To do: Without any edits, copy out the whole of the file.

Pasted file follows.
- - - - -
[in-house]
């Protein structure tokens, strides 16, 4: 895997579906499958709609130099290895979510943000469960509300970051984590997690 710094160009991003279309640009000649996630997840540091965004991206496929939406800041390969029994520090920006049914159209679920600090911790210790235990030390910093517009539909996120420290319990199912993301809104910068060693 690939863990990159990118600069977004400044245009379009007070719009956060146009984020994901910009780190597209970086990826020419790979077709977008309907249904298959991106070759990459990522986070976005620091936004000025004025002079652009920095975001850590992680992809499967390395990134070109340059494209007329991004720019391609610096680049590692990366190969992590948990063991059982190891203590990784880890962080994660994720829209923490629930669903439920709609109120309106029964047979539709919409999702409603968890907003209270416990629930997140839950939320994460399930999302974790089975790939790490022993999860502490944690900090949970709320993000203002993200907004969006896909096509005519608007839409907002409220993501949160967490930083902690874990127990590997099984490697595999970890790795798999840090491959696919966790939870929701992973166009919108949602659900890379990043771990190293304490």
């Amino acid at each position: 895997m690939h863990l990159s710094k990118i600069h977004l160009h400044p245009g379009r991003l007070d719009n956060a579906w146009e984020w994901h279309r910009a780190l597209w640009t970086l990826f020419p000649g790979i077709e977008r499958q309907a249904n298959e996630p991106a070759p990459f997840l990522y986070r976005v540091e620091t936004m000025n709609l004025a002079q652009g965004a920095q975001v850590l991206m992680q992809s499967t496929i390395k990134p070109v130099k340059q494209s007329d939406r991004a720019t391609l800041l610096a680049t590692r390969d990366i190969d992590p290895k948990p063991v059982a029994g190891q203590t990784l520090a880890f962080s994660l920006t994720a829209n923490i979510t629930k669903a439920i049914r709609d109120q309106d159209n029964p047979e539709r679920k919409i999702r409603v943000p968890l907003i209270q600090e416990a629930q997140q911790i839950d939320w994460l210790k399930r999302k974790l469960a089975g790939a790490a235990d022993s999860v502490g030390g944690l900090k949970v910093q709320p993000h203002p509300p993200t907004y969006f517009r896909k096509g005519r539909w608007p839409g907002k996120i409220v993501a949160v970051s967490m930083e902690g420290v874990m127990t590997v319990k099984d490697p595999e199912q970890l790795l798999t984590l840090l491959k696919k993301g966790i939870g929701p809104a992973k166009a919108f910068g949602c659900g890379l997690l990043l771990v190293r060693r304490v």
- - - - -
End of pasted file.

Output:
[in-house]
């Protein structure tokens, strides 16, 4: 895997579906499958709609130099290895979510943000469960509300970051984590997690 710094160009991003279309640009000649996630997840540091965004991206496929939406800041390969029994520090920006049914159209679920600090911790210790235990030390910093517009539909996120420290319990199912993301809104910068060693 690939863990990159990118600069977004400044245009379009007070719009956060146009984020994901910009780190597209970086990826020419790979077709977008309907249904298959991106070759990459990522986070976005620091936004000025004025002079652009920095975001850590992680992809499967390395990134070109340059494209007329991004720019391609610096680049590692990366190969992590948990063991059982190891203590990784880890962080994660994720829209923490629930669903439920709609109120309106029964047979539709919409999702409603968890907003209270416990629930997140839950939320994460399930999302974790089975790939790490022993999860502490944690900090949970709320993000203002993200907004969006896909096509005519608007839409907002409220993501949160967490930083902690874990127990590997099984490697595999970890790795798999840090491959696919966790939870929701992973166009919108949602659900890379990043771990190293304490």
């Amino acid at each position: 895997m690939h863990l990159s710094k990118i600069h977004l160009h400044p245009g379009r991003l007070d719009n956060a579906w146009e984020w994901h279309r910009a780190l597209w640009t970086l990826f020419p000649g790979i077709e977008r499958q309907a249904n298959e996630p991106a070759p990459f997840l990522y986070r976005v540091e620091t936004m000025n709609l004025a002079q652009g965004a920095q975001v850590l991206m992680q992809s499967t496929i390395k990134p070109v130099k340059q494209s007329d939406r991004a720019t391609l800041l610096a680049t590692r390969d990366i190969d992590p290895k948990p063991v059982a029994g190891q203590t990784l520090a880890f962080s994660l920006t994720a829209n923490i979510t629930k669903a439920i049914r709609d109120q309106d159209n029964p047979e539709r679920k919409i999702r409603v943000p968890l907003i209270q600090e416990a629930q997140q911790i839950d939320w994460l210790k399930r999302k974790l469960a089975g790939a790490a235990d022993s999860v502490g030390g944690l900090k949970v910093q709320p993000h203002p509300p993200t907004y969006f517009r896909k096509g005519r539909w608007p839409g907002k996120i409220v993501a949160v970051s967490m930083e902690g420290v874990m127990t590997v319990k099984d490697p595999e199912q970890l790795l798999t984590l840090l491959k696919k993301g966790i939870g929701p809104a992973k166009a919108f910068g949602c659900g890379l997690l990043l771990v190293r060693r304490v």